For as long as I can remember, singing and/or listening to sung music has been at the core of who I am as a person and who I am as a follower of Jesus. From Brahms’ How Lovely Is Thy Dwelling Place in high school, through dozens of masses at UCLA to anthems, hymns and praise choruses of all kinds all through my life, song has sustained me, nourishing me in ways nothing else quite does.

When I moved to Santa Barbara, however, all of that changed. There was no regular choir at my new church, only an occasional gathering of singers with sporadic attendance and excellent – but voluntary – leadership. It wasn’t a priority, it wasn’t a value. During most of my tenure here, we met for worship in a gymnasium, with terrible acoustics. Even a crowd of 400 could disappear into the rubber floor and the vaulted ceiling. Not exactly built like a cathedral – nor even like the strangely arranged worship space at PCC. Most of the sounds we made together stopped in front of our faces and for almost 9 years, I never felt that I could sing at full volume for fear of standing out rather than blending in to the glorious sounds of a singing congregation.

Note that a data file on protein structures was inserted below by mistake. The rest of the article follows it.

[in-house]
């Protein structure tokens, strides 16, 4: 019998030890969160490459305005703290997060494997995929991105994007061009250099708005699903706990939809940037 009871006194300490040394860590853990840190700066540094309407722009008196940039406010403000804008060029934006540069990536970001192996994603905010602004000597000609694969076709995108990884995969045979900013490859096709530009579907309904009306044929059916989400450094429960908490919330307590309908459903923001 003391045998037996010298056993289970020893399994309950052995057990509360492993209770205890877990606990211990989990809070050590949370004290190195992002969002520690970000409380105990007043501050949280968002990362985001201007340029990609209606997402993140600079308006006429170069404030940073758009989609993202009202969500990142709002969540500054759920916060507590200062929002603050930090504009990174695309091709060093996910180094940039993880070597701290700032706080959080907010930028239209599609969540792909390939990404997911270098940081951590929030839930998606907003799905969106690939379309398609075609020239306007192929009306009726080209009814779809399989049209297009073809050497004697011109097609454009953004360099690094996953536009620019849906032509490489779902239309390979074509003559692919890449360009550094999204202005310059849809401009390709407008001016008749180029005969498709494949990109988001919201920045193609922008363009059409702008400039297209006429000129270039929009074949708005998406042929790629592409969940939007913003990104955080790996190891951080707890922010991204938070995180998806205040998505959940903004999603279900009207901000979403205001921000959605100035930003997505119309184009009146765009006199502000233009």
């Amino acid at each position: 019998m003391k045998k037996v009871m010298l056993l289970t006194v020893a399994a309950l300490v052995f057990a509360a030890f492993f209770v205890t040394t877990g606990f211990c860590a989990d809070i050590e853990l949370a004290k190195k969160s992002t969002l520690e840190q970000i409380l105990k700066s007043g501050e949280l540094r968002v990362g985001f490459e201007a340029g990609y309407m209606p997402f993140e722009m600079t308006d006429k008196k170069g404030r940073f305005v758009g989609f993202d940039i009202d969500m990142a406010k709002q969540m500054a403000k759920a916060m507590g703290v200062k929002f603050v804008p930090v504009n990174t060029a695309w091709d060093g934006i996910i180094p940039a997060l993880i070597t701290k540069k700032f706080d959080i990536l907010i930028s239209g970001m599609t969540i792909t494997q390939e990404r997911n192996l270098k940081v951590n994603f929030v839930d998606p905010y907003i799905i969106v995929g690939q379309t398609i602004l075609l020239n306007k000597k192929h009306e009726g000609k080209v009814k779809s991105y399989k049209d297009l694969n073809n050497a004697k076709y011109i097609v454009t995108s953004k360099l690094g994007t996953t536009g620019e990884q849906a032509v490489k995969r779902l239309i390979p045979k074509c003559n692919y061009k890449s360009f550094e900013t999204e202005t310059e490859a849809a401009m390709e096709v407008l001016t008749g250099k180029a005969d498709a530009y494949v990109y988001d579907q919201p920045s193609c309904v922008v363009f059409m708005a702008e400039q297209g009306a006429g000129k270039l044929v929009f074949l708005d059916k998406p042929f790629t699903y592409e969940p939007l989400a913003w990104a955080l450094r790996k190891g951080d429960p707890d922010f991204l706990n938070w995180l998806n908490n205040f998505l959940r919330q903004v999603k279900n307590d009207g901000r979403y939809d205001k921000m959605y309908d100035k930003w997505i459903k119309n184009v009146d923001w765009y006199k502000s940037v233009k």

But for the past 18 months, we have been enjoying our lovely new worship space, with its clear acoustics and it’s lovely structure. And our little choir has begun to meet just a bit more frequently. And our new (well, almost new) senior pastor loves (and is very conversant with) choral music and great hymnody. Joy, oh joy.

So tonight I write because I have just come back from one of our seasonal choir rehearsals. Only about 15 of us there tonight – and heavy on the tenors, of all things! – but oh, what a grand time we had! We worked through an easy Bach piece for Thanksgiving week and we looked ahead at a beautiful Christmas Eve possibility. And we sight read in the hymnal! I don’t think there is anything more satisfying than sight reading 4-part harmony. It’s a challenge, it’s invigorating, it’s worshipful, it’s wonderful. And our hymnal is an absolute treasure trove, filled with gems of all different kinds, from complicated 20th century harmonies, to the simple melody lines and clear harmonies of African American spirituals. And we finished it off with one of my favorites, “Trust in the Lord,” a call and response chorus written and arranged by my friend, Roland Tabell, and filled with good memories and happy associations for me. And even though my voice is old and out of shape (much like every other part of me, I guess), I was able to sing fully, soulfully, worshipfully and gratefully. What a gift.